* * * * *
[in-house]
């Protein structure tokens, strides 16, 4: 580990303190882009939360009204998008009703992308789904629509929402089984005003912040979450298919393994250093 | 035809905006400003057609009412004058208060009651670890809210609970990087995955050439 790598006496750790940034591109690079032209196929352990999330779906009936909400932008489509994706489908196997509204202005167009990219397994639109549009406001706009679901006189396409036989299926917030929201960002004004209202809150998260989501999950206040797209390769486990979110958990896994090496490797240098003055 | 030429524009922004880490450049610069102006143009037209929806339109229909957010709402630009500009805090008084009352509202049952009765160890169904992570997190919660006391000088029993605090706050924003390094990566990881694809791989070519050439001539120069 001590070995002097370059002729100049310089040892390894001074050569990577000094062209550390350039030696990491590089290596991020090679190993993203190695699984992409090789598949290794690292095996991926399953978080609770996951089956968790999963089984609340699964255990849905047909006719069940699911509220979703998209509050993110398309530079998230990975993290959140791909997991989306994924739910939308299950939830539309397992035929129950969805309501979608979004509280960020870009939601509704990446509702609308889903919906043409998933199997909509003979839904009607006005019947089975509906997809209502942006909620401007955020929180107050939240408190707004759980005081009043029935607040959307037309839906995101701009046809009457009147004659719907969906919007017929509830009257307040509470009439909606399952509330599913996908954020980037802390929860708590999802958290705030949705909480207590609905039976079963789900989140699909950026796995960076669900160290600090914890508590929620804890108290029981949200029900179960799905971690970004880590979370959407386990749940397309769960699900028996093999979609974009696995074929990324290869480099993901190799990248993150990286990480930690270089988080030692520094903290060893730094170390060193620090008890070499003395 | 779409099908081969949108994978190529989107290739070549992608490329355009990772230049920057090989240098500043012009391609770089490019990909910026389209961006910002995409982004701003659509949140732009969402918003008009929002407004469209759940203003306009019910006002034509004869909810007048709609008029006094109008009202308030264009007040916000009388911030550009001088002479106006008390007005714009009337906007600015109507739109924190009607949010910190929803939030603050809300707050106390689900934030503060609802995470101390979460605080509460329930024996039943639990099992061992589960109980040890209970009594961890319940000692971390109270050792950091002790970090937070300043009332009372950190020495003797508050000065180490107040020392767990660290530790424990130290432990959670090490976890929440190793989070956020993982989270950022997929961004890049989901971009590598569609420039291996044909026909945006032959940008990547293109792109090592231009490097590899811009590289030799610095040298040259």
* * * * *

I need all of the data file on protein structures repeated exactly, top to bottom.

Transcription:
[in-house]
């Protein structure tokens, strides 16, 4: 580990303190882009939360009204998008009703992308789904629509929402089984005003912040979450298919393994250093 | 035809905006400003057609009412004058208060009651670890809210609970990087995955050439 790598006496750790940034591109690079032209196929352990999330779906009936909400932008489509994706489908196997509204202005167009990219397994639109549009406001706009679901006189396409036989299926917030929201960002004004209202809150998260989501999950206040797209390769486990979110958990896994090496490797240098003055 | 030429524009922004880490450049610069102006143009037209929806339109229909957010709402630009500009805090008084009352509202049952009765160890169904992570997190919660006391000088029993605090706050924003390094990566990881694809791989070519050439001539120069 001590070995002097370059002729100049310089040892390894001074050569990577000094062209550390350039030696990491590089290596991020090679190993993203190695699984992409090789598949290794690292095996991926399953978080609770996951089956968790999963089984609340699964255990849905047909006719069940699911509220979703998209509050993110398309530079998230990975993290959140791909997991989306994924739910939308299950939830539309397992035929129950969805309501979608979004509280960020870009939601509704990446509702609308889903919906043409998933199997909509003979839904009607006005019947089975509906997809209502942006909620401007955020929180107050939240408190707004759980005081009043029935607040959307037309839906995101701009046809009457009147004659719907969906919007017929509830009257307040509470009439909606399952509330599913996908954020980037802390929860708590999802958290705030949705909480207590609905039976079963789900989140699909950026796995960076669900160290600090914890508590929620804890108290029981949200029900179960799905971690970004880590979370959407386990749940397309769960699900028996093999979609974009696995074929990324290869480099993901190799990248993150990286990480930690270089988080030692520094903290060893730094170390060193620090008890070499003395 | 779409099908081969949108994978190529989107290739070549992608490329355009990772230049920057090989240098500043012009391609770089490019990909910026389209961006910002995409982004701003659509949140732009969402918003008009929002407004469209759940203003306009019910006002034509004869909810007048709609008029006094109008009202308030264009007040916000009388911030550009001088002479106006008390007005714009009337906007600015109507739109924190009607949010910190929803939030603050809300707050106390689900934030503060609802995470101390979460605080509460329930024996039943639990099992061992589960109980040890209970009594961890319940000692971390109270050792950091002790970090937070300043009332009372950190020495003797508050000065180490107040020392767990660290530790424990130290432990959670090490976890929440190793989070956020993982989270950022997929961004890049989901971009590598569609420039291996044909026909945006032959940008990547293109792109090592231009490097590899811009590289030799610095040298040259």